Glenn Walsh, of King's High School, asks :-

Why are the elements numbered?

Jim Simpson, a chemist at the University of Otago, responded.

Each pure element contains only one type of atom. Atoms are incredibly small, less than one millionth of a centimetre across, and are made up of three sorts of even smaller particles.

Protons, which have a positive electrical charge, and neutrons, which are not charged, make up the nucleus, or centre, of the atom. Around the nucleus orbit electrons. These have a negative charge, equal but opposite to that of the proton.

The atoms of all elements are electrically neutral, therefore the number of protons in the nucleus of an atom of the element must be equal to the number of electrons around the nucleus of the element. The number of each is given a special name - it is called the atomic number of the element. This number therefore tells us the number of protons and also the number of oppositely charged electrons that exist in a particular element.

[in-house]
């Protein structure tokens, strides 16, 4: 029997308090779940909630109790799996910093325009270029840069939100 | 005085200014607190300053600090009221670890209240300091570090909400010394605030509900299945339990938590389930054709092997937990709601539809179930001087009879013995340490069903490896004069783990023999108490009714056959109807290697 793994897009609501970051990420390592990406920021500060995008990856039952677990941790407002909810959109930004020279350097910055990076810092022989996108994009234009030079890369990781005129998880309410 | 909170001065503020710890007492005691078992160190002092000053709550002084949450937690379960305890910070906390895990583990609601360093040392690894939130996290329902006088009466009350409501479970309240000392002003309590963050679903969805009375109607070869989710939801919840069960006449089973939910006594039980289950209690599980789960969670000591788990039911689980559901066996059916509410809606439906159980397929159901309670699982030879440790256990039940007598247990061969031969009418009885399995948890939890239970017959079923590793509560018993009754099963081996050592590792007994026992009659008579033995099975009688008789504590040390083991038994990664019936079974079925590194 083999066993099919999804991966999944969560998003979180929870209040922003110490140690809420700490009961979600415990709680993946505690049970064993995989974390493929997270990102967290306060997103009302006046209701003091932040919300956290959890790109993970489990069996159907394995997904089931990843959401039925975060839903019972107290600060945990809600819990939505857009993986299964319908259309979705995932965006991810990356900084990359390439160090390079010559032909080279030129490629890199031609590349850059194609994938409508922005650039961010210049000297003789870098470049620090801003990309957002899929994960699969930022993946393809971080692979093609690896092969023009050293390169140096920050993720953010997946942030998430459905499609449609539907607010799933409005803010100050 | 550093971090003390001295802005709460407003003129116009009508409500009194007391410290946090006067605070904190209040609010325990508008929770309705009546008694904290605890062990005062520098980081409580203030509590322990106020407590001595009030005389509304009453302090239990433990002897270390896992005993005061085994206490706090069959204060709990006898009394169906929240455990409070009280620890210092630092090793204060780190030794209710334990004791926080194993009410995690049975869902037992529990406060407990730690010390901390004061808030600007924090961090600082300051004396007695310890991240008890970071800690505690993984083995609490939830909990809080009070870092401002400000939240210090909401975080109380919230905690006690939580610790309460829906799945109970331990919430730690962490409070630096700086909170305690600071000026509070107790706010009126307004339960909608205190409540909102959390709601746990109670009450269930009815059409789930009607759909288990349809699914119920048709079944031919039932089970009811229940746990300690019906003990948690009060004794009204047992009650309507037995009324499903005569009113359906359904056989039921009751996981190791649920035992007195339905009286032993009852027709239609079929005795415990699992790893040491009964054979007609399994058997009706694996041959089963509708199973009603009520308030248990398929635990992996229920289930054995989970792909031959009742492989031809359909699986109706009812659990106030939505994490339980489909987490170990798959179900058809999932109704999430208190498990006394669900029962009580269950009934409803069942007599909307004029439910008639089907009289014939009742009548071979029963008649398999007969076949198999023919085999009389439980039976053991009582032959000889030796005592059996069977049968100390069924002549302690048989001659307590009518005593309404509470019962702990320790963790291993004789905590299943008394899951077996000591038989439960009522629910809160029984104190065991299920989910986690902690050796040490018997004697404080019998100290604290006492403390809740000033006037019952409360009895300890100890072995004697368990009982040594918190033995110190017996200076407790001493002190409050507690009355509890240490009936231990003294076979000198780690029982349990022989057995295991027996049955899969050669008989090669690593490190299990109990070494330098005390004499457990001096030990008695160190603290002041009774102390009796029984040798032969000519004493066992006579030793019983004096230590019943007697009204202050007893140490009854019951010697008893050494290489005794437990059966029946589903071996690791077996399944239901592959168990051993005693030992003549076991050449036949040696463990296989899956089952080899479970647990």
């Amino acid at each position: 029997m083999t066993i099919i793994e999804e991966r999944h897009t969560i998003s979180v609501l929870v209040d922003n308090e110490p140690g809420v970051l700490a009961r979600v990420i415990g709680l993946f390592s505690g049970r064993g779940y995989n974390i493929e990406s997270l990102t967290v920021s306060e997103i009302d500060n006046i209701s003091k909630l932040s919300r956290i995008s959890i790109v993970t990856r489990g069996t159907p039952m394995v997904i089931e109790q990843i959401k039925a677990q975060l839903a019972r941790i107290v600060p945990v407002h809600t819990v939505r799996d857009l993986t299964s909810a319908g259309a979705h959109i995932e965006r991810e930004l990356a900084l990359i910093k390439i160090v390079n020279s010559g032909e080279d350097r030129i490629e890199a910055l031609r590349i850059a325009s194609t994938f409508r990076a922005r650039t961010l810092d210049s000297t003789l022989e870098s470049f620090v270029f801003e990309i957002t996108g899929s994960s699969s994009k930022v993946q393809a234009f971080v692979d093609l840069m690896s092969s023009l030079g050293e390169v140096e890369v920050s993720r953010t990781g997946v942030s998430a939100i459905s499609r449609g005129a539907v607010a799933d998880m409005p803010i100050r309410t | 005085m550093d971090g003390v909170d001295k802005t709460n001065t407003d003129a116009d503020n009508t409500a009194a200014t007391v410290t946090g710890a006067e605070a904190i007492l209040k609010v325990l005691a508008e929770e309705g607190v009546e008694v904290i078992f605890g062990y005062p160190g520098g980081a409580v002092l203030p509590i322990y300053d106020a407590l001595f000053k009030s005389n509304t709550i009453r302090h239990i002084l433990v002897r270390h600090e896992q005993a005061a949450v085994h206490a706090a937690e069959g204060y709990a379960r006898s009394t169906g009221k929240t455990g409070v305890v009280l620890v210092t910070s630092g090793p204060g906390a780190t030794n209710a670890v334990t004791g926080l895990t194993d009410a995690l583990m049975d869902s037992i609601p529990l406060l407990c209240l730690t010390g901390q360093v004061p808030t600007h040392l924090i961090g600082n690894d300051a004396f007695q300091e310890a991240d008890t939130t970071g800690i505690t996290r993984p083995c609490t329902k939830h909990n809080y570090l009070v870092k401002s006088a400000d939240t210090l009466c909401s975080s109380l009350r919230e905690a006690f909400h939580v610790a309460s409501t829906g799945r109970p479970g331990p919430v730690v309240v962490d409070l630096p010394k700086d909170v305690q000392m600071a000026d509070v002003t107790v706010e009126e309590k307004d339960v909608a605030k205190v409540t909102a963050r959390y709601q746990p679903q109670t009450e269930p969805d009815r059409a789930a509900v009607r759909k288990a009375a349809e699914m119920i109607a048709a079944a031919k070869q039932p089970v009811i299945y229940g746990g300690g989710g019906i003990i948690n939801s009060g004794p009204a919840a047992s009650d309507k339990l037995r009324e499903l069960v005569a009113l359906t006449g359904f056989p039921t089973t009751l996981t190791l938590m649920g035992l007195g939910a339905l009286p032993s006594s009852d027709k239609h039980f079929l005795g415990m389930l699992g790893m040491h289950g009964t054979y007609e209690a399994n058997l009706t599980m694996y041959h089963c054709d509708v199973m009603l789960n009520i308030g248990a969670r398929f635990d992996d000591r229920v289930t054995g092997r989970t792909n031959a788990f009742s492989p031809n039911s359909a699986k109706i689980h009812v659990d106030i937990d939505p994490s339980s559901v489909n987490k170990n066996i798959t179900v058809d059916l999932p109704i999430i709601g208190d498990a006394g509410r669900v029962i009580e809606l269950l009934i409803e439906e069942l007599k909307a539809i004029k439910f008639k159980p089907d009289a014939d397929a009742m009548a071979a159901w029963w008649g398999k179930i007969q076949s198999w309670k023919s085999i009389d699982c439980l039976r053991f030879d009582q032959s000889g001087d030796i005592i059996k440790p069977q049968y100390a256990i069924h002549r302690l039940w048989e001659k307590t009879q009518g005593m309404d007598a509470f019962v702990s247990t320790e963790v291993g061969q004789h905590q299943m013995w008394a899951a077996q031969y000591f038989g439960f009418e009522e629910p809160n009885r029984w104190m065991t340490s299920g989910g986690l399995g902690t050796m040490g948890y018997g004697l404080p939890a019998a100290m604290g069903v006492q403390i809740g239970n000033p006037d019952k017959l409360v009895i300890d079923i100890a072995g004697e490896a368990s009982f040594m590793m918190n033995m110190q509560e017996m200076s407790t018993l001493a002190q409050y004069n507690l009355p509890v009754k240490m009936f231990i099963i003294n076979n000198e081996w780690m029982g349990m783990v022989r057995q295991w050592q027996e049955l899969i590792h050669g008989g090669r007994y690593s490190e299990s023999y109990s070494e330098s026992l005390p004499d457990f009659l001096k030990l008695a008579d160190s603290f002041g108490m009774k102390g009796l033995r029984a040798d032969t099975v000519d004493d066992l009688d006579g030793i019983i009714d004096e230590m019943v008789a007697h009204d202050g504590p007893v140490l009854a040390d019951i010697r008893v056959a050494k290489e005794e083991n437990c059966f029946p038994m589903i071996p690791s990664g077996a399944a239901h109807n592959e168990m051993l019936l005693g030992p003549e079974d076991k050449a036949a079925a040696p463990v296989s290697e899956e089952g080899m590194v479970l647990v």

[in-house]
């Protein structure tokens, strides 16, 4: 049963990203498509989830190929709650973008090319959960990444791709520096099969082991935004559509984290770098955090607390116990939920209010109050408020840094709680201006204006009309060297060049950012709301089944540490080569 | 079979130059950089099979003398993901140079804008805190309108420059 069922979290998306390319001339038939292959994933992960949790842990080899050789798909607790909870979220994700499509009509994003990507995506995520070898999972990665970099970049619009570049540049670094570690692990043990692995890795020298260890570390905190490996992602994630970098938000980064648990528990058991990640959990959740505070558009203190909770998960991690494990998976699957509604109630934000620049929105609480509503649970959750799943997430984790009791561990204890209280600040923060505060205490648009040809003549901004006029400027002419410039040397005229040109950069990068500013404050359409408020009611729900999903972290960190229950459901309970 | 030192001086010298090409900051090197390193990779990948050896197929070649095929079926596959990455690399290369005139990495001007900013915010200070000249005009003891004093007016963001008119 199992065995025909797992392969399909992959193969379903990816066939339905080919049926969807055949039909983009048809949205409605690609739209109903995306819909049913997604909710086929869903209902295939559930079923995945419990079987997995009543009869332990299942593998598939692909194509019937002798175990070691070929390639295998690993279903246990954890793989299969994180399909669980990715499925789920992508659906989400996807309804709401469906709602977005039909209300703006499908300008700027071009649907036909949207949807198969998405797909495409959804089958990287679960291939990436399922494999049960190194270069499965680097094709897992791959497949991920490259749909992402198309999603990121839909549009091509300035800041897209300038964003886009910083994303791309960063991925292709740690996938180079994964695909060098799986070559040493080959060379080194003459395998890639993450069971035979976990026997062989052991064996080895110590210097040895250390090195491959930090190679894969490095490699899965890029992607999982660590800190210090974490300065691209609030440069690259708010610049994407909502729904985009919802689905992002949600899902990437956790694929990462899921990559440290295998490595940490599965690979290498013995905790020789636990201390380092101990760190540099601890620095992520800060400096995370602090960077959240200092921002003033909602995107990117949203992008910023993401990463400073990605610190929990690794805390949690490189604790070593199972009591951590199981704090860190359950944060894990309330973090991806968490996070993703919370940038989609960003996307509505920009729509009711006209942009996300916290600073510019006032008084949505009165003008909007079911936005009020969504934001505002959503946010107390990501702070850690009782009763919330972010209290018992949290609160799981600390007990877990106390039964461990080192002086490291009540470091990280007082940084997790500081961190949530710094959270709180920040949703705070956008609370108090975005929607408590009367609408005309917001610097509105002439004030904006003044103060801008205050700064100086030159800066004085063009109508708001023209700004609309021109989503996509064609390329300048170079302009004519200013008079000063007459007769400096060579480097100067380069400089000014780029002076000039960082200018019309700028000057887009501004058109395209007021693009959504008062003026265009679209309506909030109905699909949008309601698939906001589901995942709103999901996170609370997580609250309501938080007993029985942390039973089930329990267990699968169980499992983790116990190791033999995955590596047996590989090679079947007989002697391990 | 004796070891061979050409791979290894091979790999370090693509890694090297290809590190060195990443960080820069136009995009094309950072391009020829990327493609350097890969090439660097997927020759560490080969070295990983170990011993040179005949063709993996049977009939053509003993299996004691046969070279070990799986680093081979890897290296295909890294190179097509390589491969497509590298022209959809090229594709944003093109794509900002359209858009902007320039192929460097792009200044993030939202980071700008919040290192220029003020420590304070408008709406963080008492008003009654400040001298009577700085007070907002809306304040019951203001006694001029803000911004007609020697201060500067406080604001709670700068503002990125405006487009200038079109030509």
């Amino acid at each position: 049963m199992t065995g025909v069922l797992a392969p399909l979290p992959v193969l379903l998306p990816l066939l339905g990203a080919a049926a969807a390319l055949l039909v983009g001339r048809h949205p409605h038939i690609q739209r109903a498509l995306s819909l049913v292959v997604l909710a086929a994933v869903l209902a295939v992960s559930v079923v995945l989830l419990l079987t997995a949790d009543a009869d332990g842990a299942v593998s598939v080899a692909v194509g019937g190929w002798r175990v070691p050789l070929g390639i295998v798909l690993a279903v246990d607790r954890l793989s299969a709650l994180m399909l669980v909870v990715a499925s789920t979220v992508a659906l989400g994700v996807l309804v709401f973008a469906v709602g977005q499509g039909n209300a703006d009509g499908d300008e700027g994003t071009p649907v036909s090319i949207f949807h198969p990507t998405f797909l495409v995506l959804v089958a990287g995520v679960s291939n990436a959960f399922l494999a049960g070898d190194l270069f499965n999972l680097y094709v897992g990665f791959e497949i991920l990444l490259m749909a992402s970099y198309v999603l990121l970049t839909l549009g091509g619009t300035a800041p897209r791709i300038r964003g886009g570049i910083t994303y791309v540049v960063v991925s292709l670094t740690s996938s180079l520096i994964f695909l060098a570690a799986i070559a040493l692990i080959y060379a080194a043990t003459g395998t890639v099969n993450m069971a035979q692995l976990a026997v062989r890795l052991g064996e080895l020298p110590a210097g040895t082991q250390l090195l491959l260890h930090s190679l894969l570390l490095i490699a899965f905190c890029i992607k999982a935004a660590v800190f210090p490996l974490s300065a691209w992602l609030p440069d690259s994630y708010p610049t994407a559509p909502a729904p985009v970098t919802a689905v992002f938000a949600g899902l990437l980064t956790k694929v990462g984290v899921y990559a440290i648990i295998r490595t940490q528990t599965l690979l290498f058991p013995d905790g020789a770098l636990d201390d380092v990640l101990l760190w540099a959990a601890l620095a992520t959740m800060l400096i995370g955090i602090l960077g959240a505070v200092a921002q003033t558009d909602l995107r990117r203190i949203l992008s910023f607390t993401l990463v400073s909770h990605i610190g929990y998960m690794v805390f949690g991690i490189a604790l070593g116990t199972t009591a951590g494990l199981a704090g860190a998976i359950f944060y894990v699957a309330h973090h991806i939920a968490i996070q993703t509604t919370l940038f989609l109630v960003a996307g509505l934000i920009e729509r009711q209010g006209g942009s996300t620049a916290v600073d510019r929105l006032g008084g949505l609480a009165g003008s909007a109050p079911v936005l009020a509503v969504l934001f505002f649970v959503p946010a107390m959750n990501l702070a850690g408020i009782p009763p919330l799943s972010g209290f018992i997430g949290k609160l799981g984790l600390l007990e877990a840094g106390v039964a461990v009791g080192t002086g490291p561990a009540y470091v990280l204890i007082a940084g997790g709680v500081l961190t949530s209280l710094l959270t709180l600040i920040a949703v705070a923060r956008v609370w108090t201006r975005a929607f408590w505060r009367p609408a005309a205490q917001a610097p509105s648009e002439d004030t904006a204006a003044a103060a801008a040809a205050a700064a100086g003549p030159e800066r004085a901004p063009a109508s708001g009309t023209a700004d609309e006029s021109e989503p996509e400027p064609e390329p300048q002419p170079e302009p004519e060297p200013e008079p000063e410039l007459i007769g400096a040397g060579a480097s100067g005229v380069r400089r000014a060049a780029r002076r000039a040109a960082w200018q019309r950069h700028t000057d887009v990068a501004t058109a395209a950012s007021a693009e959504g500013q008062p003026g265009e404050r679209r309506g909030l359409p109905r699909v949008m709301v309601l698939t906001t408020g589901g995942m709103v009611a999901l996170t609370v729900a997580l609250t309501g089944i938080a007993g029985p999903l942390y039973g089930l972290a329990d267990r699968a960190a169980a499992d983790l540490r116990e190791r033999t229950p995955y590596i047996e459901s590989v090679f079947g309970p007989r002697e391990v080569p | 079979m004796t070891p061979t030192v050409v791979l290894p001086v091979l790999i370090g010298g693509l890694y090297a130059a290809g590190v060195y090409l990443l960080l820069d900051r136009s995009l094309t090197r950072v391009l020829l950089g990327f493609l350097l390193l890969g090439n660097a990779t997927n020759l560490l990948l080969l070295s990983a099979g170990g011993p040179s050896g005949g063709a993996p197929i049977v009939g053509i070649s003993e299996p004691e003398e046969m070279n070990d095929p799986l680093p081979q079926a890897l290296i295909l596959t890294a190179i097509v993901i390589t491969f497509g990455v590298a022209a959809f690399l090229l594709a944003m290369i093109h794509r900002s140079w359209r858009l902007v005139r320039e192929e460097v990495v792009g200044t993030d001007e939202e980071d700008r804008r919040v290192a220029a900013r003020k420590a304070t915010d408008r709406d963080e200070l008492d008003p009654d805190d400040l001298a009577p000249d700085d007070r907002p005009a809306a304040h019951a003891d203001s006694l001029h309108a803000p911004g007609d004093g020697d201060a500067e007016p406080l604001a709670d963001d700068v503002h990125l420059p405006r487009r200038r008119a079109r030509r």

When atoms of elements react to form compounds, it is the outer electrons which determine their chemical properties. Hence the atomic number of an element helps us to classify the element in terms of its chemical properties.

It is interesting to note that new heavy elements can be manufactured. In November and December of 1994 the most recent, radioactive, 'artificial' elements were made by scientists working in Germany. These have atomic numbers 110 and 111 respectively, but have yet to be given names.